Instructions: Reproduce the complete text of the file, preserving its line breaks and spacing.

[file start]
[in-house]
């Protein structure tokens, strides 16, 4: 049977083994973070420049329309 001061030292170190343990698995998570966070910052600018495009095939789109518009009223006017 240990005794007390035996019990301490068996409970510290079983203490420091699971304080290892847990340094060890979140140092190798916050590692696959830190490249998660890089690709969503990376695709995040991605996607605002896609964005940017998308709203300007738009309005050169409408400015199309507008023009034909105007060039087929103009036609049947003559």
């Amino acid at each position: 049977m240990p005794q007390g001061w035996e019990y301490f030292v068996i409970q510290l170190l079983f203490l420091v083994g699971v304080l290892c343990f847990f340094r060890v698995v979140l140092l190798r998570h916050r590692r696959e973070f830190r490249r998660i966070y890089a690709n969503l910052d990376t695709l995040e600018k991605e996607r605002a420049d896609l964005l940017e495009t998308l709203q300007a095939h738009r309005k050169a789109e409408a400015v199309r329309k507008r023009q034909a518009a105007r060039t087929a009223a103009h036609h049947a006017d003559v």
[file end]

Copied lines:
[in-house]
């Protein structure tokens, strides 16, 4: 049977083994973070420049329309 001061030292170190343990698995998570966070910052600018495009095939789109518009009223006017 240990005794007390035996019990301490068996409970510290079983203490420091699971304080290892847990340094060890979140140092190798916050590692696959830190490249998660890089690709969503990376695709995040991605996607605002896609964005940017998308709203300007738009309005050169409408400015199309507008023009034909105007060039087929103009036609049947003559």
């Amino acid at each position: 049977m240990p005794q007390g001061w035996e019990y301490f030292v068996i409970q510290l170190l079983f203490l420091v083994g699971v304080l290892c343990f847990f340094r060890v698995v979140l140092l190798r998570h916050r590692r696959e973070f830190r490249r998660i966070y890089a690709n969503l910052d990376t695709l995040e600018k991605e996607r605002a420049d896609l964005l940017e495009t998308l709203q300007a095939h738009r309005k050169a789109e409408a400015v199309r329309k507008r023009q034909a518009a105007r060039t087929a009223a103009h036609h049947a006017d003559v």